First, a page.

“Maybe you needed some more time with the blue book. You couldn’t find a pen,” reports The Coloradoan in Fort Collins. “Or you missed the mail-in deadline and haven’t made it to a drop-off location. No matter the excuse, Election Day waits for no one. But here’s the good news: We have you covered (Except for the pen. You’re on your own for that). For all you procrastinators pushing the 7 p.m. Tuesday deadline to vote, here’s how to make your voice heard on Colorado’s future.”

“A week ago, I wrote my Monday column about remarkable long-time Greeley resident Edna Middlemas, who was awarded the Bronze Star for her service as a member of the Women’s Army Corps during World War II,” reports The Greeley Tribune. “Middlemas was a graduate of what now are Greeley Central High and the University of Northern Colorado before she enlisted. This Monday column is Part 2, and it’s about about another woman from the Greeley area who made meaningful impact as a member of the U.S. armed forces.”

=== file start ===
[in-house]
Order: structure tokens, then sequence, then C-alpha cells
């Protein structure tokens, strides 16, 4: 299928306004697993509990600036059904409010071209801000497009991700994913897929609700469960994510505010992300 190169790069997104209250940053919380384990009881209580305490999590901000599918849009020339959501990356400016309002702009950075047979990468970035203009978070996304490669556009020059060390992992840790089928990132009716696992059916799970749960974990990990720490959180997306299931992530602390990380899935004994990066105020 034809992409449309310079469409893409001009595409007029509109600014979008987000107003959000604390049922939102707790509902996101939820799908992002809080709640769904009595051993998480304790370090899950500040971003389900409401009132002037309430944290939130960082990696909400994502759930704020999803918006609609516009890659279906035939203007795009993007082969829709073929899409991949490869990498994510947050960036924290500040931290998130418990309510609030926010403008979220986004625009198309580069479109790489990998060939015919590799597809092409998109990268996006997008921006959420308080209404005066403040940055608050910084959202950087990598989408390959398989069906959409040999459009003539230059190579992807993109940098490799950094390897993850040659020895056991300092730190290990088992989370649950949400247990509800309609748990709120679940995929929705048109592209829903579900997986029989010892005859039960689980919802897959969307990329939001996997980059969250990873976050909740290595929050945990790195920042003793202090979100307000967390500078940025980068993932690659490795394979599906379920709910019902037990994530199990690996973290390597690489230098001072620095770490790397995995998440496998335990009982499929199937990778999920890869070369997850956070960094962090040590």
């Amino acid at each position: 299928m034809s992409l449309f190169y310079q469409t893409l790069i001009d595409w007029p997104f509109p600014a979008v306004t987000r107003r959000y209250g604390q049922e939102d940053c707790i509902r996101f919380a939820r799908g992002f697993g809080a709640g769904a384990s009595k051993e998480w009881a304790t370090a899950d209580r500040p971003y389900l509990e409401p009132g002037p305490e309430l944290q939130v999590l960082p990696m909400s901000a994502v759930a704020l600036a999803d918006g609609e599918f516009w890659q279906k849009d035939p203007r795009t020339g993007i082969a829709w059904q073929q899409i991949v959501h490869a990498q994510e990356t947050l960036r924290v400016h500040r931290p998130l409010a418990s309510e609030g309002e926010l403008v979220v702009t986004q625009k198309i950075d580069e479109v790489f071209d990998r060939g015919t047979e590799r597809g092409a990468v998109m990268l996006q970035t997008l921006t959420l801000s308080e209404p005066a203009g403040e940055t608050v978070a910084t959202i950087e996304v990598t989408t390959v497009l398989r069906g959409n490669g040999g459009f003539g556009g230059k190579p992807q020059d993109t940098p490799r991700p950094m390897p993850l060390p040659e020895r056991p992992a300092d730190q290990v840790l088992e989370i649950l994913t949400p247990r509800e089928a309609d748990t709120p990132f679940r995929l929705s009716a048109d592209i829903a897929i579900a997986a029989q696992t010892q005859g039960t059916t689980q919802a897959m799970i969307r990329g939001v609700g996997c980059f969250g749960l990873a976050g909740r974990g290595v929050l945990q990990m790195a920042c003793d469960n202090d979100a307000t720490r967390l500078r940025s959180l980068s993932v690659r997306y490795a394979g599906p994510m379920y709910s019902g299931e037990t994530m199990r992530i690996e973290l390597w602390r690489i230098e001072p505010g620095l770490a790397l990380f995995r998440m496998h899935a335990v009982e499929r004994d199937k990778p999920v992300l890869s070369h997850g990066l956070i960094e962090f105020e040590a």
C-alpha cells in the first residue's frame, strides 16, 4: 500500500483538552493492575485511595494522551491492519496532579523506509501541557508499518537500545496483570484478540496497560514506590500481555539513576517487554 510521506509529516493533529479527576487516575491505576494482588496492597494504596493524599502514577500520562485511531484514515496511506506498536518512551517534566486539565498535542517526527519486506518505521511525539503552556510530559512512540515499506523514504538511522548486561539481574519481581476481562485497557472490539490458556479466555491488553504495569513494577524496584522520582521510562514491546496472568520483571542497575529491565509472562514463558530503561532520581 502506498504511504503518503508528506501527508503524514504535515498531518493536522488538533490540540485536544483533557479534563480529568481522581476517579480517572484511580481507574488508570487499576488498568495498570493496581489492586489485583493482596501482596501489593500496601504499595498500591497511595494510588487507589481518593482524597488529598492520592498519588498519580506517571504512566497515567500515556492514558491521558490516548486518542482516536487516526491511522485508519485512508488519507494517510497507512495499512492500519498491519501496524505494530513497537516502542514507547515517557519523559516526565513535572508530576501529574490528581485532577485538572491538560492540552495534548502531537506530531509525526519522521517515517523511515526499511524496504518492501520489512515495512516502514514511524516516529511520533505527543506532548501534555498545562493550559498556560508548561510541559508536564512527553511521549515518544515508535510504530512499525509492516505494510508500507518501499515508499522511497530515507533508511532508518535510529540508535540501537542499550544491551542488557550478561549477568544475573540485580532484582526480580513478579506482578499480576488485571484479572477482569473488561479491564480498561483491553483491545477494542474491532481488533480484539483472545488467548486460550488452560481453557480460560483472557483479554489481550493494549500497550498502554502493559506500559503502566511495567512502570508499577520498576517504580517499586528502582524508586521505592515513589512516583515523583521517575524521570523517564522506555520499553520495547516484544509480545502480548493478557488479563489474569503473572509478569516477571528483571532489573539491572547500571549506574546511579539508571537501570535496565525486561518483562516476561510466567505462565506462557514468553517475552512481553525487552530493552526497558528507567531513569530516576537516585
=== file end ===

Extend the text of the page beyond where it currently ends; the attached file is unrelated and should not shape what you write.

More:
“National numbers are already showing nearly twice as much early voter turnout in this year’s midterm elections versus four years ago,” reports Vail Daily. “How high will the bar be set? Vote before Tuesday, Nov. 6, to be a part of a new record.”

“The midterm elections are coming up Tuesday, with a loaded ballot where Colorado voters will decide on a new governor, as well as several other state and locally elected positions,” reports The Durango Herald. “Here is some important information you need to know before Election Day.”

The Colorado Independent is a statewide online news source operating in a time when spin is plentiful, but factual, fair and unflinching news in the public interest is all too rare. Our award-winning team of veteran investigative and explanatory reporters and news columnists aims to amplify the voices of Coloradans whose stories are unheard, shine light on the relationships between people, power and policy, and hold public officials to account. We strive to report the news with context, social conscience, and soul, and to give Coloradans the insight they need to promote conversation, understanding and progress in this square, swing state we call home.